\begin{align} \nu(n) = \nu(p_1^{a_1}\cdots p_k^{a_k}) = \nu(p_1^{a_1})\cdots \nu(p_k^{a_k}) = (a_1+1)\cdots(a_k+1) = \prod_{i=1}^k(a_i+1). \end{align}


Example: Playing with our $\nu$ function

At the beginning of the course, Nick posted the following question: Suppose that a number n has 27 divisors and that $9 \mid n$ and $16 \mid n$. What is n? Today we can give a good answer to this question.

First, note that our hypothesis on the number of divisors says $\nu(n) = 27$. Now our number is divisible by both 2 and 3, so the prime factorization of n is $n = 2^{e_1}3^{e_2}p_3^{e_3}\cdots p_k^{e_k}$, where we have $e_1 \geq 4$ and $e_2 \geq 2$. Our formula for evaluating $\nu$ then says

\begin{align} \nu(n) = 27 = \prod_{i=1}^k (e_i+1). \end{align}

Since both $2 \mid n$ and $3 \mid n$, the product on the right hand side has at least 2 factors. On the other hand, we know that the factor $(e_1 + 1) \geq 5$ (since $e_1 \geq 4$), and likewise $(e_2+1) \geq 3$. Since the product of these two terms is already at least 15, and since another prime divisor would contribute at least another factor of 2 to $\nu(n)$, we know that there can't be any more prime divisors of n aside from 2 and 3.

Hence we have $n = 2^{e_1}3^{e_2}$, where

\begin{equation} 27 = (e_1+1)(e_2+1). \end{equation}

Both of the factors on the right side are non-trivial (i.e., at least 1), and since 27 has only one nontrivial factorization (as $27 = 9\cdot 3$), we must have that one of $e_1+1$ or $e_2+1$ is 9, while the other is 3. Since we alread know that $e_1+1 \geq 5$, this forces $e_1+1 = 9$ and $e_2+1 = 3$. Hence we get $e_1 = 8$ and $e_2 = 2$, so that

\begin{equation} n = 2^{8}3^2. \end{equation}


Example: Multiplying all divisors

At the end of class you all split up into groups and tried to come up with a simple formula for

\begin{align} \prod_{d \mid n} d. \end{align}

Many groups were able to conjecture that this number should be

\begin{align} n^{\frac{\nu}{2}}. \end{align}

To prove this result, notice that for each divisor d of n there is a "partner" divisor given by $\frac{n}{d}$, and that each such pair multiplies to give

\begin{align} d\left(\frac{n}{d}\right) = n. \end{align}

Provided that every such pair consists of distinct numbers, this means we can group our $\nu(n)$ divisors into $\frac{\nu(n)}{2}$ pairs, each with product n. Multiplying all these pairs together then gives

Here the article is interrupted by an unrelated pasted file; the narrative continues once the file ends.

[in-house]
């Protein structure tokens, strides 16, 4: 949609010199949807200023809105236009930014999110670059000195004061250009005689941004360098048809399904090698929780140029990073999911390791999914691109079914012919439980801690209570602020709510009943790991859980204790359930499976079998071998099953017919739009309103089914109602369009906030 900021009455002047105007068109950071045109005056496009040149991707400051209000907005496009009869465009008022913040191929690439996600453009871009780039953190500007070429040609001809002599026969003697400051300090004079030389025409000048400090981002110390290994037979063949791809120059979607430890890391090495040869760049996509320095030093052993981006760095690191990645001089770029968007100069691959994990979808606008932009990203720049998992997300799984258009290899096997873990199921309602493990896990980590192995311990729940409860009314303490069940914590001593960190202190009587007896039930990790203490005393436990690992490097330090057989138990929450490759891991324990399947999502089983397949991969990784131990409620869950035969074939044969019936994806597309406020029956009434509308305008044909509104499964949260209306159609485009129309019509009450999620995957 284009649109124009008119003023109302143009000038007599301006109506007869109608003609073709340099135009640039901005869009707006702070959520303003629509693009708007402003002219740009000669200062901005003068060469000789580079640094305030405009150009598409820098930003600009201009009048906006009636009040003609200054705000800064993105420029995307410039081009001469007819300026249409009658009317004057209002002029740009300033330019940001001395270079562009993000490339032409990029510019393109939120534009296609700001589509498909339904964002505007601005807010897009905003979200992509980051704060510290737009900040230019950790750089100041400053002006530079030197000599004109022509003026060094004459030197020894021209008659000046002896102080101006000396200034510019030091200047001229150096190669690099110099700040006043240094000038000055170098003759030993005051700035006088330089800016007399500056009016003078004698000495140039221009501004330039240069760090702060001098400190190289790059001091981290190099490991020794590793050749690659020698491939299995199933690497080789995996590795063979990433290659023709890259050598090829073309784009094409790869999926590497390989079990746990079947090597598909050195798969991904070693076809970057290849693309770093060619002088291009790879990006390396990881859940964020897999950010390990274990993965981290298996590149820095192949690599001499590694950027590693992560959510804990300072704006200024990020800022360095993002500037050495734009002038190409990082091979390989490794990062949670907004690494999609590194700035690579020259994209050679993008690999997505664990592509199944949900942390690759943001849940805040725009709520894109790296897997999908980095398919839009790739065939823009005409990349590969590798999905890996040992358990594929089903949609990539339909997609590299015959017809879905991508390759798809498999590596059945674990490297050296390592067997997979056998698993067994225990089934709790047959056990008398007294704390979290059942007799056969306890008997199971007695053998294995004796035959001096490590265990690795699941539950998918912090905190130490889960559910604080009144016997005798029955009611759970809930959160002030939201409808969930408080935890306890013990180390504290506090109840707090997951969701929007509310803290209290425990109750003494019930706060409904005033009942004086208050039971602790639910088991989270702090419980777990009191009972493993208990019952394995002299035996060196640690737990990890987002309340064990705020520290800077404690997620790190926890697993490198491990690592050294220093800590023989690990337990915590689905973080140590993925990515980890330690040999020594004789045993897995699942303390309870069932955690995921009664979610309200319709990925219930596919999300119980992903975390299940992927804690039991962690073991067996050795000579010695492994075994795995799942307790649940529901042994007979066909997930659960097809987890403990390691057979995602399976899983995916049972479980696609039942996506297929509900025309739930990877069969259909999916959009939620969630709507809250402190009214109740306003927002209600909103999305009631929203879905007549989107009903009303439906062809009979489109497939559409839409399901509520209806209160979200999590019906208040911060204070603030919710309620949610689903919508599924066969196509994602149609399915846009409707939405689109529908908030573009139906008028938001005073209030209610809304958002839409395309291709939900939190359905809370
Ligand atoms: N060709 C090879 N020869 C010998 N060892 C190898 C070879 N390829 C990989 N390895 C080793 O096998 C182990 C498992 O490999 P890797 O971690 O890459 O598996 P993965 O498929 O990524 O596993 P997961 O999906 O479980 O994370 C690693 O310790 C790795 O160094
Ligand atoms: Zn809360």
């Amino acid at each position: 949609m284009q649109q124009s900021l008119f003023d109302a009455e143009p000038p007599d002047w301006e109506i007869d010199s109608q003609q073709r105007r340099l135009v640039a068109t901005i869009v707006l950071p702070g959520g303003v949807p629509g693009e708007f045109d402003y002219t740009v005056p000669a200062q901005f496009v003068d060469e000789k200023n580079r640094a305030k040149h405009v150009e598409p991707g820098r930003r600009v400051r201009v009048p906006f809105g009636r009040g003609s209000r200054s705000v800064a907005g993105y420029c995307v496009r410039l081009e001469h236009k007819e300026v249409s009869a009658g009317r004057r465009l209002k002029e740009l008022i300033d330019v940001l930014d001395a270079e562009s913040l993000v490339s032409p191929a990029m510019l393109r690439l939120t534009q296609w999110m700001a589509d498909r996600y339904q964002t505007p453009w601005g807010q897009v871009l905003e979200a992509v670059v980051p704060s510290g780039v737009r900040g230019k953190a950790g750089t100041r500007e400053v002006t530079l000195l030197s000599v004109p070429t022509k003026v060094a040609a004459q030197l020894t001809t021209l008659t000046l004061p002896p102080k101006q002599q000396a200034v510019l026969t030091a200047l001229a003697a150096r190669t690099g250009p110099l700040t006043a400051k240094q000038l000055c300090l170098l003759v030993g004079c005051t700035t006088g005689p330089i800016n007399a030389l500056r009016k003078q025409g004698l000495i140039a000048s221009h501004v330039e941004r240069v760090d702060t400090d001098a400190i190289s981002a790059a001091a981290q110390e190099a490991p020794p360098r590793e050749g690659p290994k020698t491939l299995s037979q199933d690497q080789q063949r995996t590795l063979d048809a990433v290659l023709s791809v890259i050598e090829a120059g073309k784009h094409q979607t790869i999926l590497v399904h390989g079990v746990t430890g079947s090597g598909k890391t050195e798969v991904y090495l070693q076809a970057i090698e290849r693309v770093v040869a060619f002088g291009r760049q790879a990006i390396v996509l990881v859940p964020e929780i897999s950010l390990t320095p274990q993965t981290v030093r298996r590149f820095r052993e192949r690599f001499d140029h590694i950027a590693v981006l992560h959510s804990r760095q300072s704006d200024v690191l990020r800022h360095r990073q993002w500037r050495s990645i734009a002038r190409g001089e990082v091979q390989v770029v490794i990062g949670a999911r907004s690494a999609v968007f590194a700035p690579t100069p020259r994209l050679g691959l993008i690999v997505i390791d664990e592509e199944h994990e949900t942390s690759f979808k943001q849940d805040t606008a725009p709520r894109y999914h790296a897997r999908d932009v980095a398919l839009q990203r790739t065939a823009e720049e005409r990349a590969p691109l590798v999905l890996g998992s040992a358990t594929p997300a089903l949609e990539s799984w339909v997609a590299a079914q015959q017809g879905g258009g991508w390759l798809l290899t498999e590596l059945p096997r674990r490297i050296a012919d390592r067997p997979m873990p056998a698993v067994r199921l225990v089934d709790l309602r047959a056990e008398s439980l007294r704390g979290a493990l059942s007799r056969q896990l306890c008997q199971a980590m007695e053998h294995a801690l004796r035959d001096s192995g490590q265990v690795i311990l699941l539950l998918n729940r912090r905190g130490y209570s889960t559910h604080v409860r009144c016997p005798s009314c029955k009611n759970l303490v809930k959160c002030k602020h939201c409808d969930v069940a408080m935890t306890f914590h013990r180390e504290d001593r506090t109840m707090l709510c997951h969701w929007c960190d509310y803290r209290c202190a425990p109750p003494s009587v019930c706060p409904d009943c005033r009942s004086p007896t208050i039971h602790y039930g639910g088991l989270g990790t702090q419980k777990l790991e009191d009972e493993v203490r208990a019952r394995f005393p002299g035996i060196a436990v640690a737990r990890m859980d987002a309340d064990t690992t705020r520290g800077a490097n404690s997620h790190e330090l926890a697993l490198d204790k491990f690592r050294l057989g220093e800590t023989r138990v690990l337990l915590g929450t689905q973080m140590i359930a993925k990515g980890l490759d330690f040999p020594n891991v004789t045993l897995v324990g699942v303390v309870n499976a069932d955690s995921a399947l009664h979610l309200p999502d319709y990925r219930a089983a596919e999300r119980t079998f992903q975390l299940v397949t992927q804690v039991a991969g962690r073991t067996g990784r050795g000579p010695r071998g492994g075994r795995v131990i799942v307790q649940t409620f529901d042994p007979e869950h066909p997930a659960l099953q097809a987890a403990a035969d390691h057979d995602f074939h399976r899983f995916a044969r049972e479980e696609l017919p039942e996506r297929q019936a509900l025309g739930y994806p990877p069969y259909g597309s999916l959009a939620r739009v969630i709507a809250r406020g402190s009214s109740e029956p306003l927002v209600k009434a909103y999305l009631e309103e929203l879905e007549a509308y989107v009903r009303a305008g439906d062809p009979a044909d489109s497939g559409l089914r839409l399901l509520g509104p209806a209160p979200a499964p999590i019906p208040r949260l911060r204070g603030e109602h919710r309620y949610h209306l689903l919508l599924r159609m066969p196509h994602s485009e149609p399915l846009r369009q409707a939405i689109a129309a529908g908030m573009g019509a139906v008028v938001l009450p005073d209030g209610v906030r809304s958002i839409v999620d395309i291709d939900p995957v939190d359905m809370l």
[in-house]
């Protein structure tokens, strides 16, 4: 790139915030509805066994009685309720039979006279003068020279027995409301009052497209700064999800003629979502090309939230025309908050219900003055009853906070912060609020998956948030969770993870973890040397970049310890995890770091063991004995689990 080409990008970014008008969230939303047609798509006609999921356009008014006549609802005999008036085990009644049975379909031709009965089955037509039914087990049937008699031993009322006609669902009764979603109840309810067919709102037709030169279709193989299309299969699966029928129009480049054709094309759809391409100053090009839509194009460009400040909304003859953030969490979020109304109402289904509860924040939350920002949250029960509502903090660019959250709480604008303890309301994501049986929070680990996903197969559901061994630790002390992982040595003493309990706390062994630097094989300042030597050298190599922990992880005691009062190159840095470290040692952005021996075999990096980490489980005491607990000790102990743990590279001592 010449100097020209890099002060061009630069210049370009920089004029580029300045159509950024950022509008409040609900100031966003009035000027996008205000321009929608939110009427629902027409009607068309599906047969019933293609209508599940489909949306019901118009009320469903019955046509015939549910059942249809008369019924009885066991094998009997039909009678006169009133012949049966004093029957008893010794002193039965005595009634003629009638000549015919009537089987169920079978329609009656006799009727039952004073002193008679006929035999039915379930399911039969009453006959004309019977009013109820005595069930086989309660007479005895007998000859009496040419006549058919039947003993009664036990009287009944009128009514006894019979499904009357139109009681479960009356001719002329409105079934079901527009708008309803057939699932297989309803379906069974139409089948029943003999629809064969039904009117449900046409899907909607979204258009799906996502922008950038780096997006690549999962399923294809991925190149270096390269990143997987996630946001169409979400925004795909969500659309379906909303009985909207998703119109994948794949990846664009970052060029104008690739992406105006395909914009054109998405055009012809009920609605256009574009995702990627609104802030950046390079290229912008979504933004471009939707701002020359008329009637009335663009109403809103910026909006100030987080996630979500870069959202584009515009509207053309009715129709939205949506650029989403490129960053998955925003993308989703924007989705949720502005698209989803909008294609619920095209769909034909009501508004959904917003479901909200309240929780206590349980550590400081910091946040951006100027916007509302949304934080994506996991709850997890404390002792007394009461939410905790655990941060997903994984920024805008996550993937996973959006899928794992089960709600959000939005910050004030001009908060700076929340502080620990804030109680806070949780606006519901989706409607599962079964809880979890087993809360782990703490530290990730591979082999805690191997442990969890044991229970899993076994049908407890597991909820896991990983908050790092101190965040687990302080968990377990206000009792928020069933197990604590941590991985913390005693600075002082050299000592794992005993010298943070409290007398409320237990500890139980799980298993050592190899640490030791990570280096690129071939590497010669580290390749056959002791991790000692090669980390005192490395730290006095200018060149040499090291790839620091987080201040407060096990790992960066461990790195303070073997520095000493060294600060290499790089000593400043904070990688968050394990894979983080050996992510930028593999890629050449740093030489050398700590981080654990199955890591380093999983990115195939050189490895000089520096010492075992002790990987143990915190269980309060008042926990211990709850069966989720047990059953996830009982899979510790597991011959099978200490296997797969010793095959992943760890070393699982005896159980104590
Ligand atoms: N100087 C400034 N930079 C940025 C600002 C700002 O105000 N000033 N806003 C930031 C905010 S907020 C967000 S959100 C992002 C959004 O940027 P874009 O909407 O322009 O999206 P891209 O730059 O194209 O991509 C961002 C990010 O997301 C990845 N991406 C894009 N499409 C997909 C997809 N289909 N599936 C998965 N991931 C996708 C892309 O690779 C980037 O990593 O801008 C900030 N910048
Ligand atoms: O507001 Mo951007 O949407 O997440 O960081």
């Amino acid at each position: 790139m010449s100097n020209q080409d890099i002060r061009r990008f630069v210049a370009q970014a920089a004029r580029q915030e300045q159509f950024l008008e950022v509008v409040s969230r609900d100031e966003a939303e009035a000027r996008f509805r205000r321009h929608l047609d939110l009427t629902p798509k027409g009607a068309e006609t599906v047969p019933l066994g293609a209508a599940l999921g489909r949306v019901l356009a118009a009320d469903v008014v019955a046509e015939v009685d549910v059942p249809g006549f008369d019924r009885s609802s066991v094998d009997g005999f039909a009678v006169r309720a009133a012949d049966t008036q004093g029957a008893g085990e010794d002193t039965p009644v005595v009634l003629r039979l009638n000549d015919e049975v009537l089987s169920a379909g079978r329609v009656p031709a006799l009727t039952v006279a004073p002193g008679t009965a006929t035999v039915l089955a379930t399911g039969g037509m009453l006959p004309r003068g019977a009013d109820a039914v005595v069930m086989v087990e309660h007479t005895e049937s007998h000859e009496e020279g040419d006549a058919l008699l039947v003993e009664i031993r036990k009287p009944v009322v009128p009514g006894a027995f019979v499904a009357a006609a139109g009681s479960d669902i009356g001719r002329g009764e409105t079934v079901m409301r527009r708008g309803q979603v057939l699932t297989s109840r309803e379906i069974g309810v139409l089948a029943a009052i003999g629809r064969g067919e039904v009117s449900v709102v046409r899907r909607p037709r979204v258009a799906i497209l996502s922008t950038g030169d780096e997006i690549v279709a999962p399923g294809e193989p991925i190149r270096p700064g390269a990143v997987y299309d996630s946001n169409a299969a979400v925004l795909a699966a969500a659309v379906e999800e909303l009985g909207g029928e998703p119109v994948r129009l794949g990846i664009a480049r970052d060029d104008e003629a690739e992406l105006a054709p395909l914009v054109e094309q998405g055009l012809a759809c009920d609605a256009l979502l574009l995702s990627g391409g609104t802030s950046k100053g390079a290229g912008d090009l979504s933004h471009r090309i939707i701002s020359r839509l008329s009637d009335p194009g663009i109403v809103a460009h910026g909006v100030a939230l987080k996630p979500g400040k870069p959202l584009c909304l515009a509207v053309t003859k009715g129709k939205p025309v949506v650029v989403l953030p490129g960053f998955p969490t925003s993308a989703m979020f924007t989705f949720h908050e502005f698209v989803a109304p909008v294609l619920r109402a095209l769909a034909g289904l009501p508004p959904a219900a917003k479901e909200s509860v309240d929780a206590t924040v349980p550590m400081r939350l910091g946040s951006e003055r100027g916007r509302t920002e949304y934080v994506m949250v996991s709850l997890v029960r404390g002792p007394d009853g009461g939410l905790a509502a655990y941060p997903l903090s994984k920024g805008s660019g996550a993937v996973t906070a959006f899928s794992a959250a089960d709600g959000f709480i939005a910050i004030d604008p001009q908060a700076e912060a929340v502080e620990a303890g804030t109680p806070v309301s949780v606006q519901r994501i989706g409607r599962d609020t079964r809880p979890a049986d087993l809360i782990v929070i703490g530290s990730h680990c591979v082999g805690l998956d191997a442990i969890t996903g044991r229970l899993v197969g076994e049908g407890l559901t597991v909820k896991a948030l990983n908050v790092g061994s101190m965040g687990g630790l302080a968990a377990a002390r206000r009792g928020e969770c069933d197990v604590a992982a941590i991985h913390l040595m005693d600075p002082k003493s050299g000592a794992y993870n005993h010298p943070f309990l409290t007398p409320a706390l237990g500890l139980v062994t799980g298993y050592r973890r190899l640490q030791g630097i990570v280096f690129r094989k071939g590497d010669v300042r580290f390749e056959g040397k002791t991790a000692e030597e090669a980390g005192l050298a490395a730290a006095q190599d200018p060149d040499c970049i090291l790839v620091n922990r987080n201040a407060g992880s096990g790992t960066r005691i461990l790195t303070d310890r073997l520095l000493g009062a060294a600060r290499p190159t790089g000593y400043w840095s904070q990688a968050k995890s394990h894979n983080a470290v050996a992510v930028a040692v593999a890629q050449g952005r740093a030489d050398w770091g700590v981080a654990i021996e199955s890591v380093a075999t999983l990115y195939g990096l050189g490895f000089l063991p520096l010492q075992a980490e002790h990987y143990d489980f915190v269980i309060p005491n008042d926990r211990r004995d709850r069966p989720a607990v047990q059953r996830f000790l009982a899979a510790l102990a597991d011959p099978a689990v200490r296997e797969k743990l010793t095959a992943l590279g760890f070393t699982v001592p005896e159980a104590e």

\begin{align} \prod_{d \mid n} d = n^{\frac{\nu}{2}}. \end{align}

The only time this might fail is if there is a divisor d so that $d = \frac{n}{d}$. But this occurs only when $d^2 = n$, which means that n is a perfect square and that d is the divisor $\root\of{n}$. In that case, we can group the remaining $\nu(n)-1$ divisors into pairs whose product is n, and so we get

\begin{align} \prod_{d \mid n} d = \left(\prod_{\mbox{\tiny{pairs }}\left\{d,\frac{n}{d}\right\}} n\frac{n}{d}\right)\root\of{n} = n^{\frac{\nu(n)-1}{2}}n^{\frac{1}{2}} = n^{\frac{\nu(n)}{2}}. \end{align}

Hence our formula works out in both cases.$\square$

Implicit in the previous problem is determining when $\nu(n)$ is even (in which case $\nu(n)/2$ is an integer) or odd (in which case $(\nu(n)-1)/2$ is an integer. We have the following

Lemma: A number n has $\nu(n)$ odd if and only if ever exponent in the prime factorization of n is even. Equivalently, $\nu(n)$ is odd if and only if n is a perfect square.

Proof: The fact that perfect squares are precisely those numbers for which every exponent in the prime factorization just comes from rules about exponenents; if $n = p_1^{2f_1}\cdots p_k^{2f_k}$, then $n = \left(p_1^{f_1}\cdots p_k^{f_k}\right)^2$. So we'll now focus on the first statement.

Suppose that $n = \prod_{p_1}^{e_1}\cdots p_k^{e_k}$, so that $\nu(n) = \prod_{i=1}^k(e_i+1)$. Now if even one of the $e_j$ is odd, then the corresponding factor $e_j+1$ is even, and therefore the whole product $\prod_{i=1}^k(e_i+1)$ is even. On the other hand, if all the exponents are even, then each of the $e_i+1$ is odd, and so the whole product $\prod_{i=1}^{k} (e_i+1)$ is also odd.$\square$